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2018: The Golden Anniversary of the Carbon Fibre Fishing Rod

  Throughout the history of angling there have been only a few revolutions in the making of the very heart of a fishing rod, the blank.  Wood, bamboo and split cane, steel and fibreglass have all been used and often to great effect but today the world market is dominated by one material, carbon fibre, also called 'graphite'.  While cane and glass rods are still beloved by many, the vast majority of today's anglers will use a carbon fibre rod.  The combination of strength, lightness and sensitivity with manufacturing adaptability makes them an ideal choice for almost every niche of this very diverse sport, from delicate fly rods to mighty beachcasters, but when and where did this last revolution take place and who were the men responsible for the very first carbon fibre fishing rod?

  The First Carbon Fibre Filaments

  This story has its origins in the post-war period when processes for the manufacture of carbon fibre were being researched across the globe.  By heating organic fibres, the 'precursor', low-modulus filaments could be created.  These ultra-fine, continuous, individual strands of carbon could be combined in their thousands and produced in lengths called 'tows'. Tows could then be woven into a cloth and impregnated with resins to produce …. what?  The strength and flexibility of the new material seemed to have enormous potential in numerous industries.

  During the 1950s significant research into higher modulus fibres was ongoing in Japan (Tokay Inc.), the U.S.A. (Union Carbide with the U.S. Air Force Materials Laboratory) and in Great Britain (The Royal Aircraft Establishment and Rolls Royce).  Each country acted independently and employed different methodologies.

   In the United States efforts were focused on producing carbon fibre from rayon, a semi-synthetic fibre made from cellulose and invented by Courtaulds, U.K. in 1905. In 1958, at Union Carbide, Roger Bacon invented a method by which fibres with a 20% carbon yield could be produced from rayon but the process was inefficient and the resulting fibres were of low modulus, lacking both stiffness and strength.  They were used as high temperature insulation and in filters.  This early, limited success led others in America to pursue rayon as a precursor in the manufacture of stronger, higher modulus carbon fibre and in 1960 Richard Millington with H. I. Thompson Fiberglass Co. produced tows of 99% carbon fibre from rayon by a process which involved 'hot-stretching' to prevent shrinkage. This fibre was suitable for combining with resins to make a composite which was light, strong and could be blended to vary in rigidity and flexibility. However, the rayon-precursor manufacturing methods proved to be very expensive and inefficient with the resultant cost of tow at $1000 - $1500 per kilo.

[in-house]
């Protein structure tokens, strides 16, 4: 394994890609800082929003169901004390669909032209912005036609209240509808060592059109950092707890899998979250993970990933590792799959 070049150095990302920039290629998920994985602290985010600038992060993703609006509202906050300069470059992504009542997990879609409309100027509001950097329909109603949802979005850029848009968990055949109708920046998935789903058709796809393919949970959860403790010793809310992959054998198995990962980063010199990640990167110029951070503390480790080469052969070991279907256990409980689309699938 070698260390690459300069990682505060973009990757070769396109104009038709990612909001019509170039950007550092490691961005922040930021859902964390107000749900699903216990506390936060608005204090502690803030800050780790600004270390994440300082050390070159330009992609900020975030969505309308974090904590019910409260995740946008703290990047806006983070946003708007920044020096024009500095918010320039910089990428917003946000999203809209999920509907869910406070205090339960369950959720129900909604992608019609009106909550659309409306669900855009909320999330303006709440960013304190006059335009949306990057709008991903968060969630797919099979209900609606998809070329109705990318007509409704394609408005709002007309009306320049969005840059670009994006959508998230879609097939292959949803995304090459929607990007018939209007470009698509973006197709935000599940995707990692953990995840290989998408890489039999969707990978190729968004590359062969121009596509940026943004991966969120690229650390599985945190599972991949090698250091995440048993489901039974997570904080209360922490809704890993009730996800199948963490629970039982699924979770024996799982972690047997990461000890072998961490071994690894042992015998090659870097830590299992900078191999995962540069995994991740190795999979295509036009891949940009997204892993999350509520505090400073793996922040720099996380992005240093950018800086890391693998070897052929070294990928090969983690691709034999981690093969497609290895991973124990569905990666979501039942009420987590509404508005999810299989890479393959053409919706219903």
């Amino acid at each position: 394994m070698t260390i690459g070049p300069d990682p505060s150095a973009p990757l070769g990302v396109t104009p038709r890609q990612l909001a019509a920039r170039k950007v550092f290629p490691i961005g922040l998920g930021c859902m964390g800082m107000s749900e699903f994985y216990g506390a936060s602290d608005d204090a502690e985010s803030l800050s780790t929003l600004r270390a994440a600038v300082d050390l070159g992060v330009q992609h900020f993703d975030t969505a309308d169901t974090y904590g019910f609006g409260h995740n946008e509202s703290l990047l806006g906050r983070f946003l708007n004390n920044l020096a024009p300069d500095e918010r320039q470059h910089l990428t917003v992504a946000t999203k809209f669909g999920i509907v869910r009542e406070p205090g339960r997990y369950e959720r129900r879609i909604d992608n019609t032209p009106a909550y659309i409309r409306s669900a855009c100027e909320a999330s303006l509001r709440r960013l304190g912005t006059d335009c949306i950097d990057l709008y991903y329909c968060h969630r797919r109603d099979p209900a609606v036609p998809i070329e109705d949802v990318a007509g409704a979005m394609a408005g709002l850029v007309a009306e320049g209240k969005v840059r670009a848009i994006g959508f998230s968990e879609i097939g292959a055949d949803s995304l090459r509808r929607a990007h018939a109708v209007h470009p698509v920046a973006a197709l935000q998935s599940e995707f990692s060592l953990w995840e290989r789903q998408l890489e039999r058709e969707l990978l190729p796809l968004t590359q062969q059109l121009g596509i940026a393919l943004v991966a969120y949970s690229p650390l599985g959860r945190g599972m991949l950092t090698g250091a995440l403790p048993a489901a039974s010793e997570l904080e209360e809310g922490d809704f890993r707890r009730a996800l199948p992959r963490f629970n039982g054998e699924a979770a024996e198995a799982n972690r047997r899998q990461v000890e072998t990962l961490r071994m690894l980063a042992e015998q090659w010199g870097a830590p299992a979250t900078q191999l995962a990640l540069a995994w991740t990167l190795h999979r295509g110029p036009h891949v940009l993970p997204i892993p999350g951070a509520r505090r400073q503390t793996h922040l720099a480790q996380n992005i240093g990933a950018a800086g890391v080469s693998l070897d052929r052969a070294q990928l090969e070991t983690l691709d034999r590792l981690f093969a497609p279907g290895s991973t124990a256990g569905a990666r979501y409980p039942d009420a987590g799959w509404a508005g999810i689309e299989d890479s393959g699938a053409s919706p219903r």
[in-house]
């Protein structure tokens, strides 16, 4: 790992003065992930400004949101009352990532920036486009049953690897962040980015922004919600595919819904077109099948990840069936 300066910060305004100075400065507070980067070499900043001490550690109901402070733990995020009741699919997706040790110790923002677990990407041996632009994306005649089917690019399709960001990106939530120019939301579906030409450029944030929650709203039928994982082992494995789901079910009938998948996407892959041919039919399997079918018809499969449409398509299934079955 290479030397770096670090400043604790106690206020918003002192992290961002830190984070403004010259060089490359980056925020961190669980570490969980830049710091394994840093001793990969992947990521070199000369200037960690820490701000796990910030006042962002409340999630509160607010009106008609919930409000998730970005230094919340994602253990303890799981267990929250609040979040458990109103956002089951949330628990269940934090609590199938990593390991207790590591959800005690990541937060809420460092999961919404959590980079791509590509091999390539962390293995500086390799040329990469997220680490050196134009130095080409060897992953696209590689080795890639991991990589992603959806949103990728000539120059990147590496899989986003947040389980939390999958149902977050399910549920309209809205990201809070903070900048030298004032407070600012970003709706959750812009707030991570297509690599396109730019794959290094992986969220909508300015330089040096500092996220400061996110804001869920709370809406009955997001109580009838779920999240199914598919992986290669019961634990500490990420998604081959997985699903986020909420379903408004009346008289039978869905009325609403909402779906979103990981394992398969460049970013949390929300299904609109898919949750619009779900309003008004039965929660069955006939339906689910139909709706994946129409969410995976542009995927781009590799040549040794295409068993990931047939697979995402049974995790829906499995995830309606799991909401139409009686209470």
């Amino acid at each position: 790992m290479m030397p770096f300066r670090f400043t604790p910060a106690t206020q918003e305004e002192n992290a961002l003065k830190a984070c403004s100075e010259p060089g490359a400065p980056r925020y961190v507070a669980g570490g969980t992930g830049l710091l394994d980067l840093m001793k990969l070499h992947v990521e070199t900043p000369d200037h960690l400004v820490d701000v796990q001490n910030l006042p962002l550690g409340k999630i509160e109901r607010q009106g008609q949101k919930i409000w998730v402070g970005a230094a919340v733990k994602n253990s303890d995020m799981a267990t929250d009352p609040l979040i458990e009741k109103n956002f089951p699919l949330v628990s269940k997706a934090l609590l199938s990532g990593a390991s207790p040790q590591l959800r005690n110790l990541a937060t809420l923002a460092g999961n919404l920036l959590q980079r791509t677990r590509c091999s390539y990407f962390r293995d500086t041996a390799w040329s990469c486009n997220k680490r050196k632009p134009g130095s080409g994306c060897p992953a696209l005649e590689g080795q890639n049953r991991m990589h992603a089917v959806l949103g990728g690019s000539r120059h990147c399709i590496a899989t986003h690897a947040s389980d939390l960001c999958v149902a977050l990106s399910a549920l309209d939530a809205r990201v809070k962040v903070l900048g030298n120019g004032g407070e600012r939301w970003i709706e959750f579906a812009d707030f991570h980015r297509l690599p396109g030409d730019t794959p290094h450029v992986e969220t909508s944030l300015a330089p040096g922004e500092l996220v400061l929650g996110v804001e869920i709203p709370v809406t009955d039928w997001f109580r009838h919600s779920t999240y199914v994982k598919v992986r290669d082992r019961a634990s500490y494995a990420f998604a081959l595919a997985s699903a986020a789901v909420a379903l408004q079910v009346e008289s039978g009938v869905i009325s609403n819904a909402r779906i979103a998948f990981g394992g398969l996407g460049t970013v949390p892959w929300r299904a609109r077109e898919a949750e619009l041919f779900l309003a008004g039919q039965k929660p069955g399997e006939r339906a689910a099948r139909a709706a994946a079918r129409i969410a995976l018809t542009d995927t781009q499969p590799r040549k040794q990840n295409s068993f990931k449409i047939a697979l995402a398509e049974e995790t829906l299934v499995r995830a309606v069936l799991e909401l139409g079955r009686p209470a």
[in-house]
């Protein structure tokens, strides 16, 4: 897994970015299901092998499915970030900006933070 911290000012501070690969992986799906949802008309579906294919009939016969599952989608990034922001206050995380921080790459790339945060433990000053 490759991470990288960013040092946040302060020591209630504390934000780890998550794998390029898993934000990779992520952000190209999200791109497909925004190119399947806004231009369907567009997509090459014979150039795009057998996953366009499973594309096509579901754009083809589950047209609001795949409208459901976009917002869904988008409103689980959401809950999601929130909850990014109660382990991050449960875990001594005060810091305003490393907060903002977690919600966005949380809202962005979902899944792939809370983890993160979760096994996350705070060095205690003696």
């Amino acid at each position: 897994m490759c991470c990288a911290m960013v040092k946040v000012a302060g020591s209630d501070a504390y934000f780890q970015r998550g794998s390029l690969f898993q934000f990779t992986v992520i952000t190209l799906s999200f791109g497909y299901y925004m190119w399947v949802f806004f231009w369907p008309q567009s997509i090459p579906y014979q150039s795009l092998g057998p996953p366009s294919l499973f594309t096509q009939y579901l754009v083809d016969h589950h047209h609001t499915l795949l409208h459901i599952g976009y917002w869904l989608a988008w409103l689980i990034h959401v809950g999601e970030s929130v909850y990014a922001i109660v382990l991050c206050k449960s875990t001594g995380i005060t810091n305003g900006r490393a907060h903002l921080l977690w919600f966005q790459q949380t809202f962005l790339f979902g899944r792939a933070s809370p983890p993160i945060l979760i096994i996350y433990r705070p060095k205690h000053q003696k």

Simultaneously and independently, Japanese and British research was focused on producing carbon fibre from a different precursor to rayon – polyacrylonitrile or 'PAN'.  In Great Britain, Courtauld U.K.'s PAN fibres, 'Orlon' and later 'Courtelle' were also known as 'Special Acrylic Fibre' or 'SAF'.

   In the late 1950s Dr Akio Shindo, of the Agency of Industrial Science and Technology in Osaka, part of the then Ministry of Industry and Trade of Japan, demonstrated that using PAN as the precursor produced a stronger material than rayon. His patent was filed in 1959, licensed first to Tokai Electrode and Nippon Carbon, and later to Toray, which was to become Japan’s leading carbon fibre manufacturer.  In 1961 he was able to create a 55% carbon fibre yield using a PAN precursor but crucially they could not prevent shrinkage during the process.

   Trade ministry subsidy into carbon fibre research continued throughout the 1960s in Japan whilst in both the U.S.A. and the U.K. government funding came via military research organisations;  the U.S.A.F. Materials Laboratory, Ohio, and the Royal Aircraft Establishment (R.A.E) in Farnborough, Hampshire, England.  With the Cold War and the Space Race in mind, military and aeronautical uses for carbon fibre were at the forefront of development in the West whilst in demilitarised Japan applications within industry and commerce were the focus.

   The British Story - The Men at the R.A.E